Do it yourself: Easy homemade bird feeders

Follow these easy instructions for making homemade birdfeeders. Included are directions for a decorative three-tiered feeder and a simple platform design.

If you like feeding backyard birds you’ll love this easy-to-make three-tiered birdfeeder. Its unique style and practical design will help make your yard a favorite haven for wild birds.

To make a simple three-tiered feeder you will need 5 inch, 8 inch, and 10 inch round baking pans, a 36-inch decorative wooden spindle, an electric drill and bits, a 2-inch wooden ball, a decorative wooden ornament and finial, outdoor acrylic spray paint, acrylic enamel craft paint, clear acrylic sealer, a small paintbrush, an eye screw, 4 double-end dowel screws, an “S” hook, a chain, a small piece of wire, a saw, and pliers.

Cut the wooden spindle so you have a section that is 8 inches in length and another that is 12 inches in length. Drill a tiny hole in the center of both ends of each spindle, in both ends of the finial, in opposite ends of the wooden ornament, and in the center of each pan. Also, drill a couple of drainage holes in the bottom of each pan.

Different types of bird feeders 300x300 Do it yourself: Easy homemade bird feeders

Do it yourself: Easy homemade bird feeders

Paint each piece with outdoor acrylic spray paint of your choice. Allow the pieces to dry, and finish them by painting on designs or graphics of your choice. When they have dried, give all the painted parts a coat or two of clear acrylic sealer.

Start assembling the birdfeeder by attaching an eye screw to the top of the finial and to the top of the wooden ornament. Place the finial over the hole of the smallest pan. With the pan in the middle, attach the shortest spindle to the finial. Attach a double-end dowel screw to the end of the short spindle. Place the 8-inch pan on the short spindle, and attach the longer spindle with the pan in between. Attach another double-end dowel screw to the end of the long spindle. Attach the wooden ball by screwing it on with the largest pan in between. Attach another double-end dowel screw to the other end of the wooden ball. Attach the wooden ornament to the eye screw using a small piece of wire. Lastly, attach an “S” hook to the eye screw on top of the finial, and hang the feeder on a chain.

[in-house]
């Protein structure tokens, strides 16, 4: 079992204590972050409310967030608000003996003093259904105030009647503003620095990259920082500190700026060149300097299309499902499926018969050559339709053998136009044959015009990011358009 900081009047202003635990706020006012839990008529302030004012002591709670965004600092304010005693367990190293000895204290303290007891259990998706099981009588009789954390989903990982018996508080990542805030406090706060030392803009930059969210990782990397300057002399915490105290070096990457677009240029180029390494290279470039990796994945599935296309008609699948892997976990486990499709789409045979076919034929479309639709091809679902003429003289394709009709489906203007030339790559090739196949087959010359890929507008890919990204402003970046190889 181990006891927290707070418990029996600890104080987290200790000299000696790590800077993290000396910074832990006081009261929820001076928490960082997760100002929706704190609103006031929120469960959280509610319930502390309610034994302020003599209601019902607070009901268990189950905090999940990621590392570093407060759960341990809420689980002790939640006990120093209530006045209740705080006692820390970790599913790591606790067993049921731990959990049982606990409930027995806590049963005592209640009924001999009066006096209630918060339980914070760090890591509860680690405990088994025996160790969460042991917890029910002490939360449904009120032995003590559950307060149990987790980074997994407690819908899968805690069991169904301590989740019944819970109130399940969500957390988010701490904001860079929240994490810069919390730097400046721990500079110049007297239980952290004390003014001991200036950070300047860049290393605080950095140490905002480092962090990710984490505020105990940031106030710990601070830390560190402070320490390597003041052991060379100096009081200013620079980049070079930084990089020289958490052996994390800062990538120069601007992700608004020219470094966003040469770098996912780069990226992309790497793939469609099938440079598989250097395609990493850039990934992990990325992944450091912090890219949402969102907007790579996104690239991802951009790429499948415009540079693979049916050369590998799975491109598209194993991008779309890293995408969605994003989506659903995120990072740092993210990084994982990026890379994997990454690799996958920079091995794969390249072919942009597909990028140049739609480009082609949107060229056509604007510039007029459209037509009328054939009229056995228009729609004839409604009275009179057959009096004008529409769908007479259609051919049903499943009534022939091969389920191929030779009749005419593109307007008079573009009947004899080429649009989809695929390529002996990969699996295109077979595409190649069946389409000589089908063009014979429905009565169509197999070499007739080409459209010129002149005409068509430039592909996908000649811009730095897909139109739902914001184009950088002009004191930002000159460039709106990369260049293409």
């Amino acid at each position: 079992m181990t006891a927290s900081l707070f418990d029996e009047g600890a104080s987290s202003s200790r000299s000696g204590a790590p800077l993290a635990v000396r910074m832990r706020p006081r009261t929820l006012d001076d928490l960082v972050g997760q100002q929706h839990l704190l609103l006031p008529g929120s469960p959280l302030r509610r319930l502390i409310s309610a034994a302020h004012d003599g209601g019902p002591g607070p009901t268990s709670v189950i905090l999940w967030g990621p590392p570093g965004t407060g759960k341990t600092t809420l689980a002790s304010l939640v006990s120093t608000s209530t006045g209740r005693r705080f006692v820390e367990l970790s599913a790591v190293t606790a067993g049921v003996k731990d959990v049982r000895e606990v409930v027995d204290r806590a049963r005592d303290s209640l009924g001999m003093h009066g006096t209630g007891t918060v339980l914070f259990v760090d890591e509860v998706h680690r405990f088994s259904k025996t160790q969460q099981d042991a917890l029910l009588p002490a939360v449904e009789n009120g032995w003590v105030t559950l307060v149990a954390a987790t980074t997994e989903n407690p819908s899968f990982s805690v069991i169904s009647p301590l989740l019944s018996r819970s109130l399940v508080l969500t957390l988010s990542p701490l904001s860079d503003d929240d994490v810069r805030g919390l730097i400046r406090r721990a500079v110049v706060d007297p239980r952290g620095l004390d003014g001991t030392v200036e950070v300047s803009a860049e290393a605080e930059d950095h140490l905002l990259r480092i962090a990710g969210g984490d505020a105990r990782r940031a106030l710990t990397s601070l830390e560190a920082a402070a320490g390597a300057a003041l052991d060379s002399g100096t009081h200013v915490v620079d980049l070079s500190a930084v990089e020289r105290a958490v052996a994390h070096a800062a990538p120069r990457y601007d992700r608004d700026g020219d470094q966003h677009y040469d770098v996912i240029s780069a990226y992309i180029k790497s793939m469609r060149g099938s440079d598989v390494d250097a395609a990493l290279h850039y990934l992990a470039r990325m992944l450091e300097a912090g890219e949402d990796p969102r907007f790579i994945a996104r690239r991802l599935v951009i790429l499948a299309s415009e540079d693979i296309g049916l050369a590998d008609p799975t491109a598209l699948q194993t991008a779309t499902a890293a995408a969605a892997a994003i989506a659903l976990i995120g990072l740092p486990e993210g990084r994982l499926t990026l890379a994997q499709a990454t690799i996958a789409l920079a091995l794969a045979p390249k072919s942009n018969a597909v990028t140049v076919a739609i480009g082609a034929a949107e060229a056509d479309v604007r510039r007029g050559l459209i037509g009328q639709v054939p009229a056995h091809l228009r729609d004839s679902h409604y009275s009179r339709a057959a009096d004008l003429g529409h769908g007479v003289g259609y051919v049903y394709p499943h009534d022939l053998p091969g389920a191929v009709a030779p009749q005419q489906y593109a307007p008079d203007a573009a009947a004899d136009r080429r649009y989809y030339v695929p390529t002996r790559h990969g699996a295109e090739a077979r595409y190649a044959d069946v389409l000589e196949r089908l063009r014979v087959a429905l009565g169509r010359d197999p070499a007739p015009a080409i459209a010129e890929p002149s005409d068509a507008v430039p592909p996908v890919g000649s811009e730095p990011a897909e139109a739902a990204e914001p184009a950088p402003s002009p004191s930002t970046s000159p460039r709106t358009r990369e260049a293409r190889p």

Place the feeder in an area where you’ll be able to observe the activity. Fill each tier with a different type of feed. It’s fun to see what kinds of birds are attracted to specific types of food.

A simple platform-style birdfeeder can be made using scraps of wood left over from other projects. To make this basic birdfeeder you will need a 12 inch by 12 inch piece of ½ inch thick wood, 4 wood strips that are 4 inches by 12 inches, an electric drill and bits, small finishing nails, eight 1 inch wood screws, and wood glue.

Begin by drilling one small pilot hole at the bottom end of 2 strips of wood. On the other 2 strips, drill a pilot hole at the top of each end. Apply wood glue to two opposite sides of the platform. Using a screwdriver or electric drill, attach the sides to the platform using wood screws. Spread wood glue on the edges of the last two wood strips, and screw them to the ends of the first two sides. Drill 4 small pilot holes across the bottom of the sides. Reinforce each side with small finishing nails. Allow the glue to dry, and protect the platform feeder by giving it a coat of exterior wood sealer.

Mount the feeder on a 4-inch by 4-inch wooden post. If squirrels or other fur-bearing creatures are a problem in your area, mount the feeder using a metal pole and mounting hardware. Place it at least 10 feet away from trees or structures. Also make a baffle by drilling a hole in a large pie pan. Attach the baffle to the pole about a foot below the feeder. Grease the pole with a little petroleum jelly, and squirrels and other creatures should no longer be a problem.

Fill the feeder with a mixture of seed, and feathered guests will soon arrive. Don’t be surprised if it takes a few days before birds dine at your new feeders. They are often timid around new feeders, and will observe it them for a while before stopping for a meal.

Keep your feeders free of harmful mold and bacteria by cleaning them at least once a month. Salmonella and other germs can grow in feeders containing wet and moldy seeds and droppings.

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